A historical perspective on Disney's latest film "brother bear"
This past weekend I saw the movie Brother Bear, it's a new Disney movie and rated G. I have some trouble with the historical accuracy of the film and will be discussing that at great length. Sure it's a children's movie, but does that mean it's ok to disregard historical accuracy? Perhaps the fact that it's designed for children makes it even more important to keep it historically correct, after all children take things very literally. Why shouldn't they be shown facts? There were many historical inconsistencies that bothered me throughout the film. My main thoughts while watching this were 1) where is this 2) when is this 3) how much of this is accurate.
So lets start with where. That's not a hard one to figure out, my evidence: the wildlife, the weather, the people, and their culture. The moose in the film have extremely Canadian accents, so perhaps it's Canada.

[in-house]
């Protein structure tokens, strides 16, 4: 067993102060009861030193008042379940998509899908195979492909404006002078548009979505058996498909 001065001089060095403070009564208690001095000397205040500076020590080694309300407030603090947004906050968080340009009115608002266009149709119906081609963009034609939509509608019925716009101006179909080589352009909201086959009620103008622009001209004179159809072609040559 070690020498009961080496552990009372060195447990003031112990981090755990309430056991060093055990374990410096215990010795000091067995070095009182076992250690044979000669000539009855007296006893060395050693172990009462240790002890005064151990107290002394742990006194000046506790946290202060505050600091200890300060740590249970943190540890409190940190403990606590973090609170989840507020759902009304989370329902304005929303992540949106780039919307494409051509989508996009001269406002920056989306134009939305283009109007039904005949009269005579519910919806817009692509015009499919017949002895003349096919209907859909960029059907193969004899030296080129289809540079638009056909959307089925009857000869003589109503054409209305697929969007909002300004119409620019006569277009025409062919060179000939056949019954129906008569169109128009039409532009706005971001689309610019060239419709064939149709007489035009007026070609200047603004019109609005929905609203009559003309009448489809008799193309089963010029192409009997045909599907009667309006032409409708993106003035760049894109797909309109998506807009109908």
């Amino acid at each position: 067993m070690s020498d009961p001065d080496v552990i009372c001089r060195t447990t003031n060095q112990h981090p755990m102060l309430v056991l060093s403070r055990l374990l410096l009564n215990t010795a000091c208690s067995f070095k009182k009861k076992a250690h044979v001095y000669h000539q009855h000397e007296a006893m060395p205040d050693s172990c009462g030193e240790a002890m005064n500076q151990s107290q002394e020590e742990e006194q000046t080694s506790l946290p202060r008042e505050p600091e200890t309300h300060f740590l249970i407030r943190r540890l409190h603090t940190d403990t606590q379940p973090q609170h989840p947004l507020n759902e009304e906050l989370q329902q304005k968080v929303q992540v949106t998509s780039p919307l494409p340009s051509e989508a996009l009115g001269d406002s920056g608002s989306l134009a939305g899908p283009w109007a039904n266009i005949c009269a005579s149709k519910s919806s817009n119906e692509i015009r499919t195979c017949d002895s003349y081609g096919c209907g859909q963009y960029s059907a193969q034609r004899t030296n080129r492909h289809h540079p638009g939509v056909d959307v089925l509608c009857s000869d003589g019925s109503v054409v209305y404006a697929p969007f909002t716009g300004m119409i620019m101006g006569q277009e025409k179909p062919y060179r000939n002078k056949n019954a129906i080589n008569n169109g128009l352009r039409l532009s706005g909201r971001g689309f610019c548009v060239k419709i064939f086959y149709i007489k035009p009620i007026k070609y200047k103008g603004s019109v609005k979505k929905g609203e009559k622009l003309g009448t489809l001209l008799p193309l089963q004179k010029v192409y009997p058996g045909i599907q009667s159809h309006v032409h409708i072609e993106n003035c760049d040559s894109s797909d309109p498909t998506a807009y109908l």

There was an Orca in the ocean, they are well known for being Alaskan animals. So possibly it's Alaska, for sure it's very northern. There were countless icebergs, that supports the idea of the far north. The people seem to be based on Inuits (native to the general area of Alaska), and they used kayaks, which are not found south of Canada. (The Spokane Indians used canoes.) Therefore I believe I'm correct in stating that, this all took place in either Alaska or Canada, after all they are connected.
That brings me to when, which is much more difficult to place. Possibly because the fine folks at Disney didn't actually know, or care which time period they were animating. The main problems as I see it are: the climate, the wildlife, and development of the land.